Iron-rich Food For Babies And Toddlers
Iron deficiency is the most widespread mineral deficiency in the world. It is easily preventable but if left untreated, your child’s health and development are at stake. Iron and the lack of this nutrient can mean the difference between growth and retardation, strength or weakness and immunity versus disease.
Iron deficiency can also contribute to decreased intelligence, behavioral issues, delayed development, and social withdrawal of toddlers and pre-school children. This is a serious issue that must be given attention by every parent.
The good news is that babies’ and kids’ iron deficiency can easily be prevented with the right diet. Improving your baby and toddler’s iron intake through food is possible with the right meal planning and a little bit of creativity in food preparation.
Iron-rich Food for your Child’s Daily Meals
Before you go about and introduce a new food or recipe to your baby, it is important to remember to take it slowly. Introduce one food item every three or four days. Do not surprise your child’s sensitive palate by giving two distinct new foods at a time. If you want your child to accept a new food or taste, do it one by one. The following foodstuffs can help your baby to get his/her daily dose of iron:
1. Red Meat, Liver
Red meat and liver are packed with the most absorbable iron. This type of iron from blood is the most utilized by our bodies. If you are concerned with choking or whether your toddler can appreciate its taste, begin by mixing it as meatballs. Mash up that liver and include it in sauces, stews and hamburger patties.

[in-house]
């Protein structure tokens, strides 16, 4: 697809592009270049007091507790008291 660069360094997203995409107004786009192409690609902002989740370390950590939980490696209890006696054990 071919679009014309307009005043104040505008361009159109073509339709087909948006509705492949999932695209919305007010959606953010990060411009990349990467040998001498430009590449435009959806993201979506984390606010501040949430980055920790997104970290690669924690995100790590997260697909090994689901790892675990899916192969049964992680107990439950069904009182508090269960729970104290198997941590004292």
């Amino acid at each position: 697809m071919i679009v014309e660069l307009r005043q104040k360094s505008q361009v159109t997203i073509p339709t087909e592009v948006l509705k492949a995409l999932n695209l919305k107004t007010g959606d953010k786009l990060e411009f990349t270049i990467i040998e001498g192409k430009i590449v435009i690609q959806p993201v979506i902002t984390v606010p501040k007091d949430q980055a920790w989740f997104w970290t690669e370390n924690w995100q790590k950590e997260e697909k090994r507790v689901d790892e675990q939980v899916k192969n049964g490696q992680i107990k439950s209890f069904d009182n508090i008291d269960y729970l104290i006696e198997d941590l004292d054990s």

2. Egg Yolk
Scrambled eggs during breakfast can never go wrong. Toddlers can easily adapt to the familiar taste of eggs. Include eggs, particularly egg yolks in your recipe whenever there is an opportunity. There is nothing wrong with cooking omelets daily, you can throw in it toppings such as hotdog, cheese, bacon or chopped veggies. For dessert, skip the junk and instead create yummy custard flan or custard balls dipped in caramel.
3. Brown and Red Rice
Brown and red rice might look dirty for a little kid’s discerning eyes so better to stir-fry it with bright veggies such as corn, peas, carrots, and chopped green onions. You can make porridge that can be given to the baby as soon as he/she starts to eat semi-solid foods. Season with some salt and chicken broth and you now got a baby meal staple for lunch and dinner.
4. Potatoes and Sweet Potatoes
A nice tip to maximize a potato’s iron content is to cook it with its skin intact. Just a little brush up on the surface will do as potato’s skin is five times richer in iron and packed with more Vitamin C than the rest of the potato. A healthier alternative to your toddler’s favorite French fries will be baked or steamed sweet potatoes. It is naturally sweet and cheap. Just half a cup of sweet potatoes can contain around a quarter of your child’s daily iron needs.
5. Peanut Butter Sandwich and Cookies
Ground peanut is a superb source of iron. Organic and naturally-made peanut butter is a better choice for your toddler’s snack box. You can also top up your kid’s iron intake by baking peanut butter cookies. Upgrade your toddler’s daily sandwich by using iron-fortified whole bread with a generous spread of home-made peanut spread.
6. Dried Seeds